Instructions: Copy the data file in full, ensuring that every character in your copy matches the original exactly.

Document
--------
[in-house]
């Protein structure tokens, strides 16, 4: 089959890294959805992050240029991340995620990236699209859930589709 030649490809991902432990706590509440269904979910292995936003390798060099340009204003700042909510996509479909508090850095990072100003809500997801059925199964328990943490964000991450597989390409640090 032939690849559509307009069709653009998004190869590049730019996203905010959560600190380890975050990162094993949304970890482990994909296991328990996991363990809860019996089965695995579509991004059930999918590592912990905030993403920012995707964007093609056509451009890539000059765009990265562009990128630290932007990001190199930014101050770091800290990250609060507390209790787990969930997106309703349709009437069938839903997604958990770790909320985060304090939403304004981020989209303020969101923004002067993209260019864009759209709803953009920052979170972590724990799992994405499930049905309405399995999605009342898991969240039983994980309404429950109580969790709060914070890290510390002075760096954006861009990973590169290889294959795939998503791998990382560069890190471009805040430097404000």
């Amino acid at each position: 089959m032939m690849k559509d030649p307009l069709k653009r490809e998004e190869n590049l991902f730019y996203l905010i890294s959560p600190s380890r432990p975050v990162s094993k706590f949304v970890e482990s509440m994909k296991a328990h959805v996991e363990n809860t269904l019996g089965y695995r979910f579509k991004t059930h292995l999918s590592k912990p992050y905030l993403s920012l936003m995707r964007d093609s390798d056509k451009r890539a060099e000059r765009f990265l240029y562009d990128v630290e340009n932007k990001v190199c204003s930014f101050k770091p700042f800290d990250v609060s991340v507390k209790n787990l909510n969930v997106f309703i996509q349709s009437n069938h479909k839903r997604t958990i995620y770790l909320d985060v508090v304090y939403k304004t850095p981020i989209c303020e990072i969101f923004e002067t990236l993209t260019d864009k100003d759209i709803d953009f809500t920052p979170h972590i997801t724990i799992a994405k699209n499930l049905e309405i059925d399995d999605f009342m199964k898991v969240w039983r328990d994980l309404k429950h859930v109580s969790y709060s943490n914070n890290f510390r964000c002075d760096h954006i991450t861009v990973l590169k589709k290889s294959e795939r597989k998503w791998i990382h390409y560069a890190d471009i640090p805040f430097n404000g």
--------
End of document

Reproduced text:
[in-house]
């Protein structure tokens, strides 16, 4: 089959890294959805992050240029991340995620990236699209859930589709 030649490809991902432990706590509440269904979910292995936003390798060099340009204003700042909510996509479909508090850095990072100003809500997801059925199964328990943490964000991450597989390409640090 032939690849559509307009069709653009998004190869590049730019996203905010959560600190380890975050990162094993949304970890482990994909296991328990996991363990809860019996089965695995579509991004059930999918590592912990905030993403920012995707964007093609056509451009890539000059765009990265562009990128630290932007990001190199930014101050770091800290990250609060507390209790787990969930997106309703349709009437069938839903997604958990770790909320985060304090939403304004981020989209303020969101923004002067993209260019864009759209709803953009920052979170972590724990799992994405499930049905309405399995999605009342898991969240039983994980309404429950109580969790709060914070890290510390002075760096954006861009990973590169290889294959795939998503791998990382560069890190471009805040430097404000």
């Amino acid at each position: 089959m032939m690849k559509d030649p307009l069709k653009r490809e998004e190869n590049l991902f730019y996203l905010i890294s959560p600190s380890r432990p975050v990162s094993k706590f949304v970890e482990s509440m994909k296991a328990h959805v996991e363990n809860t269904l019996g089965y695995r979910f579509k991004t059930h292995l999918s590592k912990p992050y905030l993403s920012l936003m995707r964007d093609s390798d056509k451009r890539a060099e000059r765009f990265l240029y562009d990128v630290e340009n932007k990001v190199c204003s930014f101050k770091p700042f800290d990250v609060s991340v507390k209790n787990l909510n969930v997106f309703i996509q349709s009437n069938h479909k839903r997604t958990i995620y770790l909320d985060v508090v304090y939403k304004t850095p981020i989209c303020e990072i969101f923004e002067t990236l993209t260019d864009k100003d759209i709803d953009f809500t920052p979170h972590i997801t724990i799992a994405k699209n499930l049905e309405i059925d399995d999605f009342m199964k898991v969240w039983r328990d994980l309404k429950h859930v109580s969790y709060s943490n914070n890290f510390r964000c002075d760096h954006i991450t861009v990973l590169k589709k290889s294959e795939r597989k998503w791998i990382h390409y560069a890190d471009i640090p805040f430097n404000g």